Do You Know Your Gifts?
Do you know your gifts?
I had the opportunity to share the stage with Dalton Sherman, an extraordinary young man. Many know him from the YouTube video of his speech to over 20,000 Dallas Independent School District teachers and support staff, “Do You Believe in Me?” Dalton and I spoke at the Closing the Achievement Gap: Cutting the Pipeline to Prison Conference held recently in Columbia, South Carolina. Dalton spoke from the heart when he posed the question of parents and teachers, “Do you believe in me?” He also posed the question of students, “Do you believe in yourself?”
These two simple questions, “Do you believe in me?” and “Do you believe in yourself?” challenges parents, teachers, and students to engage in much needed self-reflection. When parents and teachers communicate their belief in their children and students they invariably are looking for students’ gifts and talents, potential and possibilities. A common theme in student achievement research is the importance of parent and teacher expectations and their belief in student potential and student achievement.
An important component of a college’s admission decision is what students will bring to a college’s school community—leadership, athletic abilities, creative gifts in the arts, or gifts and talents across a broad range of intellectual and creative areas. Long before sitting down to put together their college applications, students must ask themselves the following five questions:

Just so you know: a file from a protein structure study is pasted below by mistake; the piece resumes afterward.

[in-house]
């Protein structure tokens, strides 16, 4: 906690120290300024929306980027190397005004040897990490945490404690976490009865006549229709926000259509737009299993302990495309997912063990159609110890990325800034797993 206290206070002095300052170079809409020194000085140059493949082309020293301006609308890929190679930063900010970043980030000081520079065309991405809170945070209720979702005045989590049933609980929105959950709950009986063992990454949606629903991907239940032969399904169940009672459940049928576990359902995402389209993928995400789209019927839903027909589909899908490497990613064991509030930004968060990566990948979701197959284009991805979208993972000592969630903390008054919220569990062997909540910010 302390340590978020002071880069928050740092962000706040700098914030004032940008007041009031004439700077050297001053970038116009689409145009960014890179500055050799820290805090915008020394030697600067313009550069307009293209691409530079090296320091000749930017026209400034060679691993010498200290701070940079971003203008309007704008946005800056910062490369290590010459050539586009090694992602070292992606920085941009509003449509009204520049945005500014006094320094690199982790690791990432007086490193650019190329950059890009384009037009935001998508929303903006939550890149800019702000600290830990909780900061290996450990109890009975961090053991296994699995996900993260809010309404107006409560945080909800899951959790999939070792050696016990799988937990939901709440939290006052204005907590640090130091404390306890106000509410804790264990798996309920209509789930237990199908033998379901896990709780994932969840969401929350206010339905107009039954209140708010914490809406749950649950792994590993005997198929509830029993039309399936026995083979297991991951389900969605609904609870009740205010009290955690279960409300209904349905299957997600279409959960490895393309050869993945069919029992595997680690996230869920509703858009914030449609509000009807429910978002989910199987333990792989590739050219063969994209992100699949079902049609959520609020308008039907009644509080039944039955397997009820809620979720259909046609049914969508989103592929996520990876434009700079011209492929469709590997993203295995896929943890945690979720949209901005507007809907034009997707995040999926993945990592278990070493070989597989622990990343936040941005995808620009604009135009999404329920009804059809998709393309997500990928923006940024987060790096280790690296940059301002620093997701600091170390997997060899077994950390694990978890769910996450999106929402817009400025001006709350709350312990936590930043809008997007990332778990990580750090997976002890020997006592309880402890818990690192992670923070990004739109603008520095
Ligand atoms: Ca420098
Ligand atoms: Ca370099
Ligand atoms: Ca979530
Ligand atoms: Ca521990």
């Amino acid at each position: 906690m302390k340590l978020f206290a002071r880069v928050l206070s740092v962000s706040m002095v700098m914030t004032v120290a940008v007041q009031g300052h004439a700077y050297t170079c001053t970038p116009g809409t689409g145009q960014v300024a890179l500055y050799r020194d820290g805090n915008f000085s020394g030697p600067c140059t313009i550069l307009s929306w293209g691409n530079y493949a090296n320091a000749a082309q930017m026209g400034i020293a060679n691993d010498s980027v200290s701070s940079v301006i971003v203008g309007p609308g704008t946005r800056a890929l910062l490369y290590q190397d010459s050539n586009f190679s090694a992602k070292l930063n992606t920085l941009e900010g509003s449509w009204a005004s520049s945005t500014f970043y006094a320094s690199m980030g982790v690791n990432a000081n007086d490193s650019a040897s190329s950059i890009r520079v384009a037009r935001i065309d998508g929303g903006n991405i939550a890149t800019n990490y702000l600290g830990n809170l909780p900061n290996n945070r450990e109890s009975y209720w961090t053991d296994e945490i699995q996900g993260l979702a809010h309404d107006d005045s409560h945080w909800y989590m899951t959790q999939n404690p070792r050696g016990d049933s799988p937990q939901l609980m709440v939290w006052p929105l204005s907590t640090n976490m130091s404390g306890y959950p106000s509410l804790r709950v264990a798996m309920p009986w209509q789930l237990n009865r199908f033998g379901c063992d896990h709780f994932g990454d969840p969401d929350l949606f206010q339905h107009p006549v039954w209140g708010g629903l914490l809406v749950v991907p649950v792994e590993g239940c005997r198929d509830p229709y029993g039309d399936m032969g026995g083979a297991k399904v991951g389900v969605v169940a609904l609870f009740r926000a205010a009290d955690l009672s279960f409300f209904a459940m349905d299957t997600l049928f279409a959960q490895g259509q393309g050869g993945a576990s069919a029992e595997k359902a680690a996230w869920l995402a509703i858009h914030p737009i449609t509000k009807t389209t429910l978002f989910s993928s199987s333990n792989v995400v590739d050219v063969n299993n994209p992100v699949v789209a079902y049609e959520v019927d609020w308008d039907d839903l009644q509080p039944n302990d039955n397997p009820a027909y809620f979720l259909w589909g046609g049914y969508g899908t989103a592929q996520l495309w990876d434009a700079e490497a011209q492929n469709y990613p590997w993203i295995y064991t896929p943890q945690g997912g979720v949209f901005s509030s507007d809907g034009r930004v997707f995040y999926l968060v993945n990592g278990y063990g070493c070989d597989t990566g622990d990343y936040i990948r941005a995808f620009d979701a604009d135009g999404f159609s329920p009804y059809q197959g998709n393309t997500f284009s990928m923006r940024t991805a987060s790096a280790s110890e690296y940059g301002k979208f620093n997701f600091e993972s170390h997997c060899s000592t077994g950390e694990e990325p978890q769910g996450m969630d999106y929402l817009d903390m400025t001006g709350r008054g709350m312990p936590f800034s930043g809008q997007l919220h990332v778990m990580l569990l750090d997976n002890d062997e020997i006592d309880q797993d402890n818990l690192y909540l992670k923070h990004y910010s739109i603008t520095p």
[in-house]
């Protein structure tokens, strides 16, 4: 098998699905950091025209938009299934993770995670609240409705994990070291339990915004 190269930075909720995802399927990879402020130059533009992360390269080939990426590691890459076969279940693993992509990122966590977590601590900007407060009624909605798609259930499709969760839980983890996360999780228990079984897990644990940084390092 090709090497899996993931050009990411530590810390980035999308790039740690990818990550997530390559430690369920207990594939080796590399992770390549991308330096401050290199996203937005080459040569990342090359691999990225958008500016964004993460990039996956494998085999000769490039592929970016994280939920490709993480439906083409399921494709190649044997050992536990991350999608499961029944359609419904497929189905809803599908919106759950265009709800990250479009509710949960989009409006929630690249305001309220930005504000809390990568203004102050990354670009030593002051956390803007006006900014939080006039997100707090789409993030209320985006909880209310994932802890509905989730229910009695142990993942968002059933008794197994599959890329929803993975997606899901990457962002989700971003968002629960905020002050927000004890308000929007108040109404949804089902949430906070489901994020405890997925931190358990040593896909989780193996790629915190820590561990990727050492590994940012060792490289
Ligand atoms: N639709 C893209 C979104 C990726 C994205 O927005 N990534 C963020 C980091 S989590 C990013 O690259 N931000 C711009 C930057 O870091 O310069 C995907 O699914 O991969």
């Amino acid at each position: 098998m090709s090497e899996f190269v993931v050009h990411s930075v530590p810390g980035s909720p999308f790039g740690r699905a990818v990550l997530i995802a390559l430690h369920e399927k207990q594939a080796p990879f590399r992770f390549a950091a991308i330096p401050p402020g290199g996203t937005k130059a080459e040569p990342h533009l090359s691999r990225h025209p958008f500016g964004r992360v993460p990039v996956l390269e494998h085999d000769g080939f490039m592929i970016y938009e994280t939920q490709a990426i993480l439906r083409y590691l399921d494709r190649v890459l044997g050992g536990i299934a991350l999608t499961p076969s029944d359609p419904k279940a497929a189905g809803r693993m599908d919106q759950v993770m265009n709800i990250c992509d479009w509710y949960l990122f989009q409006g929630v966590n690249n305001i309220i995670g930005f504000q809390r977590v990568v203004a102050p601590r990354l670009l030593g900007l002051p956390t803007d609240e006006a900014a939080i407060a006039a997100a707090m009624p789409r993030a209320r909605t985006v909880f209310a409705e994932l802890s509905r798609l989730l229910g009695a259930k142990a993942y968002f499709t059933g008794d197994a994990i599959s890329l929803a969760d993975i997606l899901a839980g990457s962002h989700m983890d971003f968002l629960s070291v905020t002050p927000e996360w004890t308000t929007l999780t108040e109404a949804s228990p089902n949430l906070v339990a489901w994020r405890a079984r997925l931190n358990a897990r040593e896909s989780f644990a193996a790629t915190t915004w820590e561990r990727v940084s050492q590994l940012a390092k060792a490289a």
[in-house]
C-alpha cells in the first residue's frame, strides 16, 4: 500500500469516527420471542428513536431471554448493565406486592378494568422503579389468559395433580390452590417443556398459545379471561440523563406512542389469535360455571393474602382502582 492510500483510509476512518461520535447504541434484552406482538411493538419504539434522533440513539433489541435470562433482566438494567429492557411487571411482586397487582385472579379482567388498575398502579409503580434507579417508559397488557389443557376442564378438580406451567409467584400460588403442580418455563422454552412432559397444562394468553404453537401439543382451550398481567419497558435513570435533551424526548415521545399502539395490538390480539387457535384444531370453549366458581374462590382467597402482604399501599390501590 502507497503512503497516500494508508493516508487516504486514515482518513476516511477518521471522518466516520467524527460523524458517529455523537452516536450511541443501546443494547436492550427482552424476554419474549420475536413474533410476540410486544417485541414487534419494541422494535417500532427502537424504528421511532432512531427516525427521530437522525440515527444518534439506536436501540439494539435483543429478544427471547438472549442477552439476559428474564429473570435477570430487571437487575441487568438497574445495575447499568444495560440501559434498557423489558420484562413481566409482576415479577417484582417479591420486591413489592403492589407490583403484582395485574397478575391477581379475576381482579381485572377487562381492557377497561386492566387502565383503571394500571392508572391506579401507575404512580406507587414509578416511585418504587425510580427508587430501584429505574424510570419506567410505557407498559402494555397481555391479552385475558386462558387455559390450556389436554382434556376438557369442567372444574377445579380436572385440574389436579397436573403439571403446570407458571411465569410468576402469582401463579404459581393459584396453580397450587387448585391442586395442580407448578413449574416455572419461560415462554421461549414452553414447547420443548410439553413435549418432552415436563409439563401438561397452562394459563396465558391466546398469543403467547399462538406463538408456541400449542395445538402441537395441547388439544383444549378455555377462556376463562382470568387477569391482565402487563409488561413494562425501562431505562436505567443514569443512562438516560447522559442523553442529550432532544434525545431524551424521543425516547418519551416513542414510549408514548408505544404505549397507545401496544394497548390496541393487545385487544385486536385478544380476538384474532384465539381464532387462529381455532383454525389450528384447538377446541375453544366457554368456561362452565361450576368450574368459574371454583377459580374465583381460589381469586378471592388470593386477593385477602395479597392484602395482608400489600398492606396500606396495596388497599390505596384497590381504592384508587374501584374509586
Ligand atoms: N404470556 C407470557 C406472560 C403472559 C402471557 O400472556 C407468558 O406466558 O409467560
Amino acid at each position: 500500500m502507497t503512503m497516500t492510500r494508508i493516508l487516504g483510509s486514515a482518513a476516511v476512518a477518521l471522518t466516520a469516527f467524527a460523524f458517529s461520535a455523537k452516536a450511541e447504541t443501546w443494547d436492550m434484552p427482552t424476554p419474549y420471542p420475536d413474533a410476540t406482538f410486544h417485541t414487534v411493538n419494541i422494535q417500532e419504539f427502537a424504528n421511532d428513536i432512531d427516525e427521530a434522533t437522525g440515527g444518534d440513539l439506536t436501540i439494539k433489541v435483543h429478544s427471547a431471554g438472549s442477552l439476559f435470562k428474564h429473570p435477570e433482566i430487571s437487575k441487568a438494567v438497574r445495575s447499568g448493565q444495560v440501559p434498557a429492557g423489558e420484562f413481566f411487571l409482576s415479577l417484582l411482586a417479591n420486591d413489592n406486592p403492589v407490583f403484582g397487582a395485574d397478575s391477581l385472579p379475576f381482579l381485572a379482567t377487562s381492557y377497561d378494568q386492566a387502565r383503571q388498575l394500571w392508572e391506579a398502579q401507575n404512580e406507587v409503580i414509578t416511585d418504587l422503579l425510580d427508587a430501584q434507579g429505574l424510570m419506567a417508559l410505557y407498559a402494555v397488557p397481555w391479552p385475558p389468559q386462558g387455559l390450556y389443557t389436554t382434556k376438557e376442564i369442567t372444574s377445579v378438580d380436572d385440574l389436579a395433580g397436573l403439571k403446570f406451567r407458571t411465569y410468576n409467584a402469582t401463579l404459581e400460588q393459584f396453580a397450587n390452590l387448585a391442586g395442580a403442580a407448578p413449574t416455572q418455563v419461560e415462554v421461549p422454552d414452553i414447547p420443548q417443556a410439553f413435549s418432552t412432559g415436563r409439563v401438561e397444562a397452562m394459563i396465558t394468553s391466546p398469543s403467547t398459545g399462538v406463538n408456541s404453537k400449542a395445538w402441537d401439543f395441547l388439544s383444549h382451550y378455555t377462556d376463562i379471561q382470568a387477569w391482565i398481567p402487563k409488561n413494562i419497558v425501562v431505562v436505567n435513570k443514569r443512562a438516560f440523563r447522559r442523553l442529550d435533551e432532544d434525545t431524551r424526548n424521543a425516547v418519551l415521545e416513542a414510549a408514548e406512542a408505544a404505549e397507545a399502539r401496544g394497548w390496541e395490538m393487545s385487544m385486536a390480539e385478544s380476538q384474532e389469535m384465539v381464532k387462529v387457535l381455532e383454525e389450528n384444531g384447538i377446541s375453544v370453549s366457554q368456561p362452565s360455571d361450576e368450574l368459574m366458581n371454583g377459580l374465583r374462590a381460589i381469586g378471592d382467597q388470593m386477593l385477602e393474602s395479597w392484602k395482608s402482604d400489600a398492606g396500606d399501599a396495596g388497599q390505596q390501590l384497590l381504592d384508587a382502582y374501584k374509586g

- What are my passions?
- What are my gifts, talents, or interests?
- What are the opportunities within my school and community to pursue my passions or develop my talents?
- What are the before-school, after-school, or summer program opportunities to pursue my passions or develop my talents?
- What level of commitment am I willing to make to pursuing my passions and developing my talents?
Encouraging children to develop their gifts and providing opportunities for them to be exposed to personal development and enrichment programs will greatly expand their postsecondary opportunities and enrich their lives.